Skip to content

Ontario needs to develop strategy to manage long COVID, science table says

TORONTO — Ontario needs a proactive and comprehensive strategy to deal with long COVID, which is likely to impart a significant burden on the province's population and its health-care system, the recently disbanded science table reported Wednesday.
Health-care workers get ready to test a person at a pop-up COVID-19 assessment centre at the Angela James Arena during the COVID-19 pandemic in Toronto May 19, 2021. Ontario's recently disbanded science table says the province needs a "proactive and comprehensive strategy" to manage long COVID, including substantial investments in research.THE CANADIAN PRESS/Nathan Denette

TORONTO — Ontario needs a proactive and comprehensive strategy to deal with long COVID, which is likely to impart a significant burden on the province's population and its health-care system, the recently disbanded science table reported Wednesday.

The team of scientists found that substantial investment in research and health-care resources is needed to mitigate the long-term health, social and economic impacts of long COVID, which they refer to as post COVID-19 condition.

"Given that range of effects of the post COVID condition, it poses a substantial risk and burden to our health-care system, to our citizens and to our economy and social services we need to be proactive in preparing for," lead author Dr. Kieran Quinn said in an interview. 

There still remains plenty of uncertainty around long COVID, including how it is defined, said Quinn, a clinician scientist at Sinai Health Systems and a professor at the University of Toronto.

The science table was dissolved this week, but had said it would wrap up its ongoing work. The brief it published Wednesday focused on understanding long COVID. 

The group of scientific advisers found the prevalence of long COVID in the population has a wide range, from 2 per cent to 54 per cent, much of that dependent on how the condition is defined.

The science table said the condition was defined as symptoms persisting for at least four or 12 weeks after a COVID-19 infection.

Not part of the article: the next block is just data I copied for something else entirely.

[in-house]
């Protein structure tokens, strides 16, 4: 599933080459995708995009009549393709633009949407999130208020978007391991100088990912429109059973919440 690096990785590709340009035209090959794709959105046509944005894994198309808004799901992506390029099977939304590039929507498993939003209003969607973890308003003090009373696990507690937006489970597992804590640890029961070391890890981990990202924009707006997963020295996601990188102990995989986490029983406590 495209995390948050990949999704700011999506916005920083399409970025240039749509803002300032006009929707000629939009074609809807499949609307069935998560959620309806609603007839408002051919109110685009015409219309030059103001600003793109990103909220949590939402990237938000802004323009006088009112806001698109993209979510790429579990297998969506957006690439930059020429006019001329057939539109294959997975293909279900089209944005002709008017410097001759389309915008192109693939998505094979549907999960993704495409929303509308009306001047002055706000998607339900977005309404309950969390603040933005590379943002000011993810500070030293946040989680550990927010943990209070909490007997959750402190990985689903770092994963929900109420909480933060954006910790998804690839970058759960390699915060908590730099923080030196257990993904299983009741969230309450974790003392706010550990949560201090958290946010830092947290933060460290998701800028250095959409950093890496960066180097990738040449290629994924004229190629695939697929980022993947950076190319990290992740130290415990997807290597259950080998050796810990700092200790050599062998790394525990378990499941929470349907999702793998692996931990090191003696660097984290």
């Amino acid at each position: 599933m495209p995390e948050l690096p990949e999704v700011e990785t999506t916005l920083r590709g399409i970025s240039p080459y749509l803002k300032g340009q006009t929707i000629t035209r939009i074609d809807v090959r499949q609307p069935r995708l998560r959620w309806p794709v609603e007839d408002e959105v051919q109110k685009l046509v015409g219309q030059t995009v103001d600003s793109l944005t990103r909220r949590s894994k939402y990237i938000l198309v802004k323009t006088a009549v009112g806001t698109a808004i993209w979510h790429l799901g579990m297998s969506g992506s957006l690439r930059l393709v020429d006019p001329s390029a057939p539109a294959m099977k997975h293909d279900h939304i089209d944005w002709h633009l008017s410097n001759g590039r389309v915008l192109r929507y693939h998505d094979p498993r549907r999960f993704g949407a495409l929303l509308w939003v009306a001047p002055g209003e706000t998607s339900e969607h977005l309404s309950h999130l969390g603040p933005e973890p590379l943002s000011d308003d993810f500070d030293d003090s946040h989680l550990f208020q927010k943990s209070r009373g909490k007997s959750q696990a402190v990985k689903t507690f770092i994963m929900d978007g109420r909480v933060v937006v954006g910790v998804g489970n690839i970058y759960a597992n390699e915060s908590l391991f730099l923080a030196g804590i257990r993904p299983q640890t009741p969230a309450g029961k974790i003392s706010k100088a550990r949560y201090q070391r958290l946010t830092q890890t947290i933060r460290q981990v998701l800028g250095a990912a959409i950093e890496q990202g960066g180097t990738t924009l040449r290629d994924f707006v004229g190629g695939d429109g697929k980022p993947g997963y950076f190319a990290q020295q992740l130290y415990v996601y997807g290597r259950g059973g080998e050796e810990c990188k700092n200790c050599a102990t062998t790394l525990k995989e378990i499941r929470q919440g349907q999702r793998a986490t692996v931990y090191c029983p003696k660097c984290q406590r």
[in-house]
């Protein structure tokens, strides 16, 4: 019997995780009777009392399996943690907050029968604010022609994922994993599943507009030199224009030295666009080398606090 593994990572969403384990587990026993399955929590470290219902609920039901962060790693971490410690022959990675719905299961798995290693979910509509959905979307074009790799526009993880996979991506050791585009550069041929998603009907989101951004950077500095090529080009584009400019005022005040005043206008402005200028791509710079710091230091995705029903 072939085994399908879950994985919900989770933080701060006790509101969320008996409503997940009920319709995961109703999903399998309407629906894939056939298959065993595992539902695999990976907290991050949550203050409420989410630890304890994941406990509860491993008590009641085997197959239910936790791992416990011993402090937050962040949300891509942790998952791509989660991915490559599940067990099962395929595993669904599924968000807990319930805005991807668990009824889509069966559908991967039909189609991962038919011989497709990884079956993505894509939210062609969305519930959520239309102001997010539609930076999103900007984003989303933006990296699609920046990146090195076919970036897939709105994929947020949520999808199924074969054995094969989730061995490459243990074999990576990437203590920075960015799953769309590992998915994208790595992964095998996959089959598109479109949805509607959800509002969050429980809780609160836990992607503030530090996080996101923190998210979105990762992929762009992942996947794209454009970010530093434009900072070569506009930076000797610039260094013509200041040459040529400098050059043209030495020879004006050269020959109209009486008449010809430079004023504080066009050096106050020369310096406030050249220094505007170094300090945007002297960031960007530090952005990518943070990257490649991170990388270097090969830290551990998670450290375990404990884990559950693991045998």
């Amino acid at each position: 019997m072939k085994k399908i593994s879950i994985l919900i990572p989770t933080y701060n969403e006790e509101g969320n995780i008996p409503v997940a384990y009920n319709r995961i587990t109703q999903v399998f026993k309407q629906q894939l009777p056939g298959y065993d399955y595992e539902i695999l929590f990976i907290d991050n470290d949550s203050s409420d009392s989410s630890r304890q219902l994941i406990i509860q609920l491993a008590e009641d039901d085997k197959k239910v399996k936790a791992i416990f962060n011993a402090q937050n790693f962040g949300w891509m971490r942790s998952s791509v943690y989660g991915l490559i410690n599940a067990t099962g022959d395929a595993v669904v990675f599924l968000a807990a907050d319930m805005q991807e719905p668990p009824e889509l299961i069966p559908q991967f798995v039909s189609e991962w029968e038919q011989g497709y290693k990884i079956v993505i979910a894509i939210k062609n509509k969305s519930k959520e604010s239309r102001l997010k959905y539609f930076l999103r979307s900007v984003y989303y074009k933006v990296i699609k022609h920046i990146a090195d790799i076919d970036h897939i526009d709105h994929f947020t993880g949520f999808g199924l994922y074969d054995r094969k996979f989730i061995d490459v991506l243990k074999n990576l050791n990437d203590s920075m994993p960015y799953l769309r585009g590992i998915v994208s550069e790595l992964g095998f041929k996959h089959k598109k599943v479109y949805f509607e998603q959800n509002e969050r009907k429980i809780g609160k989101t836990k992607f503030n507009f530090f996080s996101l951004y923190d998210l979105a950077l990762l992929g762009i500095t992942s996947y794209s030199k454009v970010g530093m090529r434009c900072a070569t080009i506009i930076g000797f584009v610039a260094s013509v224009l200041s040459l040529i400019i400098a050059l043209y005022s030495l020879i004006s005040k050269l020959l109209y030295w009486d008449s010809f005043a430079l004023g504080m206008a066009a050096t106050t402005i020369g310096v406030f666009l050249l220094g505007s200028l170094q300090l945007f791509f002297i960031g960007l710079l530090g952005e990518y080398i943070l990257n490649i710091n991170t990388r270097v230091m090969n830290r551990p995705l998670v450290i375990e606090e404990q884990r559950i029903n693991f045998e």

"Current evidence suggests that with a 12-week criterion for symptoms, the post COVID-19 condition likely affects between approximately 2 and 10 per cent of vaccinated persons infected with contemporary variants, but more research is required to confirm these estimates," the brief said.

There is some reason for optimism, Quinn said, in that vaccines and milder variants appear to have had a positive outcome on the prevalence of long COVID.

"A lot of the really high numbers are more early experiences in the pandemic and early variants where we know people were getting a lot sicker from," he said.

Still, the sheer number of people who caught COVID-19 after the Omicron variant arrived means the health-care system is at risk down the road, the table suggested.

The Ministry of Health said it is reviewing the findings from the science table, but did not answer a question about whether or not the province has a plan for the condition.

Last week, chief medical officer of health, Dr. Kieran Moore, said there is a long COVID plan for Ontarians, but did not provide details.

"That's a ministry funded initiative and I believe they'll be unveiling that in the coming days or weeks," he said.

The science table brief found that researchers have identified a number of different symptoms in those with long COVID.

"More than 100 symptoms have been reported in people with the post COVID-19 condition, and these appear to be associated with reduced quality of life, reduced function, and impairments in people’s ability to work and care for themselves," the brief wrote.

Fatigue, memory deficits, shortness of breath, sleep problems and joint pain are the five most frequently observed symptoms in those found with long COVID.

Risk factors include being female, belonging to an ethnic minority, socioeconomic deprivation, smoking, obesity and asthma. The risk also increases with age, the brief said.

Quinn also said there is a data void when it comes to long COVID in the province.

In particular, there is a lack of OHIP physician fee codes for long COVID, Quinn said, which makes the issue difficult to track. 

"It makes it very challenging to be able to evaluate our health-care system performance to be able to track how much care people need, what kind of care are they getting and how are we doing as far as delivering that care across the entire province without those fees," Quinn said. "So that's a real data void."

The brief also said those long COVID physician fee codes would "incentivize the provision of care for low-income and marginalized populations."

The science table said last week it had been informed by Public Health Ontario that it would be dissolved on Tuesday. The group, made up largely of volunteers, gave advice to the government for much of the pandemic.

Public Health Ontario said a new table, for which terms of reference were published last week, will be independent but won't have final say on what it can investigate. Topics to be studied will be subject to approval from Public Health Ontario.  

The new table is set to have its first meeting sometime in October, and will be made up of 15 core members external to Public Health Ontario.

This report by The Canadian Press was first published Sept. 7, 2022.

Liam Casey and Allison Jones, The Canadian Press